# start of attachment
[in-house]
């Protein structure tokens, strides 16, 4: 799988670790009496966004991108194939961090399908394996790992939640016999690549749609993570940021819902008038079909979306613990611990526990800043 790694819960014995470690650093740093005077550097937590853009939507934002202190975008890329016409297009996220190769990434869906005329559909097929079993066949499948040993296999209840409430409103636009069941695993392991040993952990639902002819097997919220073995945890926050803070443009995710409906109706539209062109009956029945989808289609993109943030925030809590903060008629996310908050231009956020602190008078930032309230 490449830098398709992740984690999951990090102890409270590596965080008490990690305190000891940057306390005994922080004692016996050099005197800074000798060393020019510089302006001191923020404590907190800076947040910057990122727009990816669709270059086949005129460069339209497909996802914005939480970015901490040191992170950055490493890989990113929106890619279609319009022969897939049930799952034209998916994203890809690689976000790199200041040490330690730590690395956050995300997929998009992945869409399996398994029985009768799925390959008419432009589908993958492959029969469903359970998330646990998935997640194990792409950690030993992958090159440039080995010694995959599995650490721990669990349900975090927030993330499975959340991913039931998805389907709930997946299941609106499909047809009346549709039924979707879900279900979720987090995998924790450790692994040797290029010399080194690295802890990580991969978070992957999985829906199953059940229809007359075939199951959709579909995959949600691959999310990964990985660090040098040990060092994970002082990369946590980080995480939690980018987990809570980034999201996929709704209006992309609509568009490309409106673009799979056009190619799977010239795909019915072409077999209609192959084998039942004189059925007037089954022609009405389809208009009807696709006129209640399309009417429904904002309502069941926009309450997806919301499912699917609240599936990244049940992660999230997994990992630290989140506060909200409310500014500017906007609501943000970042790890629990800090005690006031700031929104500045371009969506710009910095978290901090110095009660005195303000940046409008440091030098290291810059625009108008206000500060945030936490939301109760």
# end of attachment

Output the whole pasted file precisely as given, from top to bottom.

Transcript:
[in-house]
């Protein structure tokens, strides 16, 4: 799988670790009496966004991108194939961090399908394996790992939640016999690549749609993570940021819902008038079909979306613990611990526990800043 790694819960014995470690650093740093005077550097937590853009939507934002202190975008890329016409297009996220190769990434869906005329559909097929079993066949499948040993296999209840409430409103636009069941695993392991040993952990639902002819097997919220073995945890926050803070443009995710409906109706539209062109009956029945989808289609993109943030925030809590903060008629996310908050231009956020602190008078930032309230 490449830098398709992740984690999951990090102890409270590596965080008490990690305190000891940057306390005994922080004692016996050099005197800074000798060393020019510089302006001191923020404590907190800076947040910057990122727009990816669709270059086949005129460069339209497909996802914005939480970015901490040191992170950055490493890989990113929106890619279609319009022969897939049930799952034209998916994203890809690689976000790199200041040490330690730590690395956050995300997929998009992945869409399996398994029985009768799925390959008419432009589908993958492959029969469903359970998330646990998935997640194990792409950690030993992958090159440039080995010694995959599995650490721990669990349900975090927030993330499975959340991913039931998805389907709930997946299941609106499909047809009346549709039924979707879900279900979720987090995998924790450790692994040797290029010399080194690295802890990580991969978070992957999985829906199953059940229809007359075939199951959709579909995959949600691959999310990964990985660090040098040990060092994970002082990369946590980080995480939690980018987990809570980034999201996929709704209006992309609509568009490309409106673009799979056009190619799977010239795909019915072409077999209609192959084998039942004189059925007037089954022609009405389809208009009807696709006129209640399309009417429904904002309502069941926009309450997806919301499912699917609240599936990244049940992660999230997994990992630290989140506060909200409310500014500017906007609501943000970042790890629990800090005690006031700031929104500045371009969506710009910095978290901090110095009660005195303000940046409008440091030098290291810059625009108008206000500060945030936490939301109760």